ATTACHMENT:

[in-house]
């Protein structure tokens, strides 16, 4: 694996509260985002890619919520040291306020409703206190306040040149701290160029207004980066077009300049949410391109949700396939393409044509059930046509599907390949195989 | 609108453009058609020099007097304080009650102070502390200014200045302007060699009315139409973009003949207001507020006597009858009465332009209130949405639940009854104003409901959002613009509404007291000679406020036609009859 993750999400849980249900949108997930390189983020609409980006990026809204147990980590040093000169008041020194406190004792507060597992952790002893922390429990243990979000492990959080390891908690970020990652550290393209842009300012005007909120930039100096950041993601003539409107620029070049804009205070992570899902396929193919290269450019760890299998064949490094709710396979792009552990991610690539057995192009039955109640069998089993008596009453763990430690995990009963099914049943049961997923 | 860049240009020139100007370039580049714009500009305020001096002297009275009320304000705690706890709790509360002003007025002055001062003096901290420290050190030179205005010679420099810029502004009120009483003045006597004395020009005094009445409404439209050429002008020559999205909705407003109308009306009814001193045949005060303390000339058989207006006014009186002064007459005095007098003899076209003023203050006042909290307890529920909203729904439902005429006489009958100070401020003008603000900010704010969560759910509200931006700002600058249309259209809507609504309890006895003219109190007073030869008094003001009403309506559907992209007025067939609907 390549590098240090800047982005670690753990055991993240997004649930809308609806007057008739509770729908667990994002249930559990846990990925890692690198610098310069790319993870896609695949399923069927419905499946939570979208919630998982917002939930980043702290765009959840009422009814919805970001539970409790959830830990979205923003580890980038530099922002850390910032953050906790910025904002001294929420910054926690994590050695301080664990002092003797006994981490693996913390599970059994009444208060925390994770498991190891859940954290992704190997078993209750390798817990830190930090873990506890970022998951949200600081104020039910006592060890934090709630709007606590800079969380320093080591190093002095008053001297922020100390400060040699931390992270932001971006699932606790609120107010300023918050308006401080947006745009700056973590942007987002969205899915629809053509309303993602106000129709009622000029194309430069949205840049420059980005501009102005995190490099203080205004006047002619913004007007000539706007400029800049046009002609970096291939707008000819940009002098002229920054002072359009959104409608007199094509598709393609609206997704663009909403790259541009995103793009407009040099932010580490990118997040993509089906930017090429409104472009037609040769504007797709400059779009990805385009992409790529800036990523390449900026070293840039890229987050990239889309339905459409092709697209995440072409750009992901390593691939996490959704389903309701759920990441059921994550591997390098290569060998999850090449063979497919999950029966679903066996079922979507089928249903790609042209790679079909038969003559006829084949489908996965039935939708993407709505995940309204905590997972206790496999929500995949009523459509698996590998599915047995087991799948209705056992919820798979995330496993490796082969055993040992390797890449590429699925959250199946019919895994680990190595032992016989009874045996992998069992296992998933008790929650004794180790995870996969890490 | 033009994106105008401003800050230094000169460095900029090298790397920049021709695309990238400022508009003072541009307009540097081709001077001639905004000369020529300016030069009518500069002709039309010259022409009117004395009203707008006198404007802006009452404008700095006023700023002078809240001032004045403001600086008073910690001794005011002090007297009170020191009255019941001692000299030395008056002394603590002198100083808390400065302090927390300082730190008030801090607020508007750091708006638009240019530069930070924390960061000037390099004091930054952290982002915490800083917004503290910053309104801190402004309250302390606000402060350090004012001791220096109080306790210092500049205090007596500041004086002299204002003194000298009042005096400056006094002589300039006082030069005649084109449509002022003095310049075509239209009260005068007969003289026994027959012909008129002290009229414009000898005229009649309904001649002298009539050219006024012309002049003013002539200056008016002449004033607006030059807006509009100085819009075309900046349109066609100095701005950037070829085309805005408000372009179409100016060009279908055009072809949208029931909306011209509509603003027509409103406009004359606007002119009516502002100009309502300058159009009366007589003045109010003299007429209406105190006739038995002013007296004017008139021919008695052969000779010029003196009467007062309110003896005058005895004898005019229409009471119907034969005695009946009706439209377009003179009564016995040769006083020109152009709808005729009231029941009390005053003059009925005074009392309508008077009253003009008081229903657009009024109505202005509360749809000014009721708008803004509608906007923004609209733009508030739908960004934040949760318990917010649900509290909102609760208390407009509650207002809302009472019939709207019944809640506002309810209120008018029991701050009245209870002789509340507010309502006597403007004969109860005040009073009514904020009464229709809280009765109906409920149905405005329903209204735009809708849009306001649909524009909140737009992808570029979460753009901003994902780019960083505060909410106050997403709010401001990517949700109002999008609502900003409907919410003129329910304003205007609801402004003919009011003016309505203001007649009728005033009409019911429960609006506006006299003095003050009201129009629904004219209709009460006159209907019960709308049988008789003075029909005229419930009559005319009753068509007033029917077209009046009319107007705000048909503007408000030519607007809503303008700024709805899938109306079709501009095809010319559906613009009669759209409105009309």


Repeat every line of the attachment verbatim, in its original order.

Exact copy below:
[in-house]
């Protein structure tokens, strides 16, 4: 694996509260985002890619919520040291306020409703206190306040040149701290160029207004980066077009300049949410391109949700396939393409044509059930046509599907390949195989 | 609108453009058609020099007097304080009650102070502390200014200045302007060699009315139409973009003949207001507020006597009858009465332009209130949405639940009854104003409901959002613009509404007291000679406020036609009859 993750999400849980249900949108997930390189983020609409980006990026809204147990980590040093000169008041020194406190004792507060597992952790002893922390429990243990979000492990959080390891908690970020990652550290393209842009300012005007909120930039100096950041993601003539409107620029070049804009205070992570899902396929193919290269450019760890299998064949490094709710396979792009552990991610690539057995192009039955109640069998089993008596009453763990430690995990009963099914049943049961997923 | 860049240009020139100007370039580049714009500009305020001096002297009275009320304000705690706890709790509360002003007025002055001062003096901290420290050190030179205005010679420099810029502004009120009483003045006597004395020009005094009445409404439209050429002008020559999205909705407003109308009306009814001193045949005060303390000339058989207006006014009186002064007459005095007098003899076209003023203050006042909290307890529920909203729904439902005429006489009958100070401020003008603000900010704010969560759910509200931006700002600058249309259209809507609504309890006895003219109190007073030869008094003001009403309506559907992209007025067939609907 390549590098240090800047982005670690753990055991993240997004649930809308609806007057008739509770729908667990994002249930559990846990990925890692690198610098310069790319993870896609695949399923069927419905499946939570979208919630998982917002939930980043702290765009959840009422009814919805970001539970409790959830830990979205923003580890980038530099922002850390910032953050906790910025904002001294929420910054926690994590050695301080664990002092003797006994981490693996913390599970059994009444208060925390994770498991190891859940954290992704190997078993209750390798817990830190930090873990506890970022998951949200600081104020039910006592060890934090709630709007606590800079969380320093080591190093002095008053001297922020100390400060040699931390992270932001971006699932606790609120107010300023918050308006401080947006745009700056973590942007987002969205899915629809053509309303993602106000129709009622000029194309430069949205840049420059980005501009102005995190490099203080205004006047002619913004007007000539706007400029800049046009002609970096291939707008000819940009002098002229920054002072359009959104409608007199094509598709393609609206997704663009909403790259541009995103793009407009040099932010580490990118997040993509089906930017090429409104472009037609040769504007797709400059779009990805385009992409790529800036990523390449900026070293840039890229987050990239889309339905459409092709697209995440072409750009992901390593691939996490959704389903309701759920990441059921994550591997390098290569060998999850090449063979497919999950029966679903066996079922979507089928249903790609042209790679079909038969003559006829084949489908996965039935939708993407709505995940309204905590997972206790496999929500995949009523459509698996590998599915047995087991799948209705056992919820798979995330496993490796082969055993040992390797890449590429699925959250199946019919895994680990190595032992016989009874045996992998069992296992998933008790929650004794180790995870996969890490 | 033009994106105008401003800050230094000169460095900029090298790397920049021709695309990238400022508009003072541009307009540097081709001077001639905004000369020529300016030069009518500069002709039309010259022409009117004395009203707008006198404007802006009452404008700095006023700023002078809240001032004045403001600086008073910690001794005011002090007297009170020191009255019941001692000299030395008056002394603590002198100083808390400065302090927390300082730190008030801090607020508007750091708006638009240019530069930070924390960061000037390099004091930054952290982002915490800083917004503290910053309104801190402004309250302390606000402060350090004012001791220096109080306790210092500049205090007596500041004086002299204002003194000298009042005096400056006094002589300039006082030069005649084109449509002022003095310049075509239209009260005068007969003289026994027959012909008129002290009229414009000898005229009649309904001649002298009539050219006024012309002049003013002539200056008016002449004033607006030059807006509009100085819009075309900046349109066609100095701005950037070829085309805005408000372009179409100016060009279908055009072809949208029931909306011209509509603003027509409103406009004359606007002119009516502002100009309502300058159009009366007589003045109010003299007429209406105190006739038995002013007296004017008139021919008695052969000779010029003196009467007062309110003896005058005895004898005019229409009471119907034969005695009946009706439209377009003179009564016995040769006083020109152009709808005729009231029941009390005053003059009925005074009392309508008077009253003009008081229903657009009024109505202005509360749809000014009721708008803004509608906007923004609209733009508030739908960004934040949760318990917010649900509290909102609760208390407009509650207002809302009472019939709207019944809640506002309810209120008018029991701050009245209870002789509340507010309502006597403007004969109860005040009073009514904020009464229709809280009765109906409920149905405005329903209204735009809708849009306001649909524009909140737009992808570029979460753009901003994902780019960083505060909410106050997403709010401001990517949700109002999008609502900003409907919410003129329910304003205007609801402004003919009011003016309505203001007649009728005033009409019911429960609006506006006299003095003050009201129009629904004219209709009460006159209907019960709308049988008789003075029909005229419930009559005319009753068509007033029917077209009046009319107007705000048909503007408000030519607007809503303008700024709805899938109306079709501009095809010319559906613009009669759209409105009309």